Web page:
I know this isn't all that original, but I have to say it. "Nonprofit" is a tax status, not a business model.
Stop for a second and think about that -- a tax status. NOT a business model.
I know I'm being a bit dramatic here, and that many organizations have figured this out already. But there's still room for improvement, still a lot of others who confuse the two.
Certainly, being a 501(c)3 is a point of pride. The IRS designation is something many work hard to attain and is the slang in the industry for "gifts to this organization are tax deductible." There are other important rules and regulations that come along with nonprofit status, one of the most important being the requirement to accurately fill out and submit an annual Form 990, the nonprofit tax return. (If you're a board member and don't know why that's important, click here.)
But looking beyond that, to the organization itself, to its services, to its brand, it's important to remember that this tax status shouldn't be confused with a business model or the need to operate efficiently. It's a pet peeve of mine when I ask - as a board member, a donor or volunteer - why something is done the way it is, and the answer is "we're a nonprofit." Too often, this phrase is used to explain away inefficiencies. I'm not going to say, "That isn't good business," as my nonprofit friends may take offense. What I will say is that it's not good organizational practice.
And that's what matters here, being a good, solid organization, with efficient operations that meet a customer need. Yes, a nonprofit is doing that to support a cause and drive change, but there are fundamental ways in which organizations (profit or not) are alike. In fact, there is so much going on these days that show us the merging of what I see as nonprofit and for-profit business practices.
On the nonprofit side, one of the most interesting developments in the last decade has been in the area of marketing. Nonprofits that were previously all about their cause, their work, their mission, have figured out that they have brands. They have learned that brands have significant value to supporters and the web is the perfect channel to convey the brand promise, and that "marketing" isn't just about publications and communications. It's about storytelling. It's about giving the supporter a chance to interact with your brand. DonorsChoose, which uses technology to connect donors with recipients, is an excellent example of this. The organization didn't exist until 2000. In 2011, a little over a decade later, it was lauded by Fast Company as one of the "world's most innovative companies." (Their word, not mine - but interesting isn't it, that DonorsChoose wasn't put in a different category because it happened to be nonprofit?)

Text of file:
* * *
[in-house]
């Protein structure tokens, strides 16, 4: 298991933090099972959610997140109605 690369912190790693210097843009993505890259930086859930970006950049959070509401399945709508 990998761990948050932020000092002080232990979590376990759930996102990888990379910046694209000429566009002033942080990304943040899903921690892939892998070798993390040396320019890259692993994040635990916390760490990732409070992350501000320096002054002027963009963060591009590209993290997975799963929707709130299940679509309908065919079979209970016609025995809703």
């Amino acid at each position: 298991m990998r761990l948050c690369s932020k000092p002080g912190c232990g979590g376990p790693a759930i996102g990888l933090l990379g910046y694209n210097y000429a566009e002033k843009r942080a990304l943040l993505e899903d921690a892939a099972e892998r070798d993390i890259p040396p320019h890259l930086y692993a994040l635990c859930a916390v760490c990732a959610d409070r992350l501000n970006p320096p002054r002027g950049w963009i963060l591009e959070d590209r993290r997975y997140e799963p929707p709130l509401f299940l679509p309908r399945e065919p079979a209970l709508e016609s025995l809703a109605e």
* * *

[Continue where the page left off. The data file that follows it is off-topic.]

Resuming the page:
Now, this isn't as easy as it is for, say, a consumer products company that sells a tangible product you can pick up off a shelf, wear or drive. A customer pays money and can engage with the brand directly. Nonprofits sell causes, trading psychic benefit for financial support. That's hard. But with good storytelling, it's an opportunity to have supporters truly emotionally bond with not only the cause but the brand.
On the corporate side, companies are learning a great deal from nonprofits, figuring out ways to align their businesses with a commitment to giving back, providing more sustainable products, cutting down on waste and being good citizens. This certainly isn't driven by a tax status. It's a deliberate choice and, for some, a business model -- TOMS being the most obvious example of the day.
As we move forward, if we can keep our focus on how to best craft, market, sell and support whatever it is we do -- profit or not -- and if we can learn from each other, then we'll all be better off.